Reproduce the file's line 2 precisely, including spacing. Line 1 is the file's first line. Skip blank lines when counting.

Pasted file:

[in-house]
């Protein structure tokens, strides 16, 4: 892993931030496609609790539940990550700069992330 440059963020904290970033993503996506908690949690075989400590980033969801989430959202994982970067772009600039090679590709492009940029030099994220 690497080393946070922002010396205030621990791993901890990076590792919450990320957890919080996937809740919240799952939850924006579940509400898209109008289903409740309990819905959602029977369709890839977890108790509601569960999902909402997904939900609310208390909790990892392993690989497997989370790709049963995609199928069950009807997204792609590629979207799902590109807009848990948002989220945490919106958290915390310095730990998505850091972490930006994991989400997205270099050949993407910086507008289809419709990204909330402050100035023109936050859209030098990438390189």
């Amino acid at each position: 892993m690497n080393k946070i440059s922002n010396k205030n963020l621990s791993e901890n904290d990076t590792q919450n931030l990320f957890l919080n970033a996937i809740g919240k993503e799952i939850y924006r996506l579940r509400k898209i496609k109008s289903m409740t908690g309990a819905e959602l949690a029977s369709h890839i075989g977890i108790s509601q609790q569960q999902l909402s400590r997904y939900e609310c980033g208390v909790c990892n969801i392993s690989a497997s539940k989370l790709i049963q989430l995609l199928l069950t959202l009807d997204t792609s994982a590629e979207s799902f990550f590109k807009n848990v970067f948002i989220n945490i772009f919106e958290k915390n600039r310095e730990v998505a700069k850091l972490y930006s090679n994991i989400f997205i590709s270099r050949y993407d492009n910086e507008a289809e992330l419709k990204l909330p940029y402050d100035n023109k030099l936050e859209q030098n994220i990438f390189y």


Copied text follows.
């Protein structure tokens, strides 16, 4: 892993931030496609609790539940990550700069992330 440059963020904290970033993503996506908690949690075989400590980033969801989430959202994982970067772009600039090679590709492009940029030099994220 690497080393946070922002010396205030621990791993901890990076590792919450990320957890919080996937809740919240799952939850924006579940509400898209109008289903409740309990819905959602029977369709890839977890108790509601569960999902909402997904939900609310208390909790990892392993690989497997989370790709049963995609199928069950009807997204792609590629979207799902590109807009848990948002989220945490919106958290915390310095730990998505850091972490930006994991989400997205270099050949993407910086507008289809419709990204909330402050100035023109936050859209030098990438390189």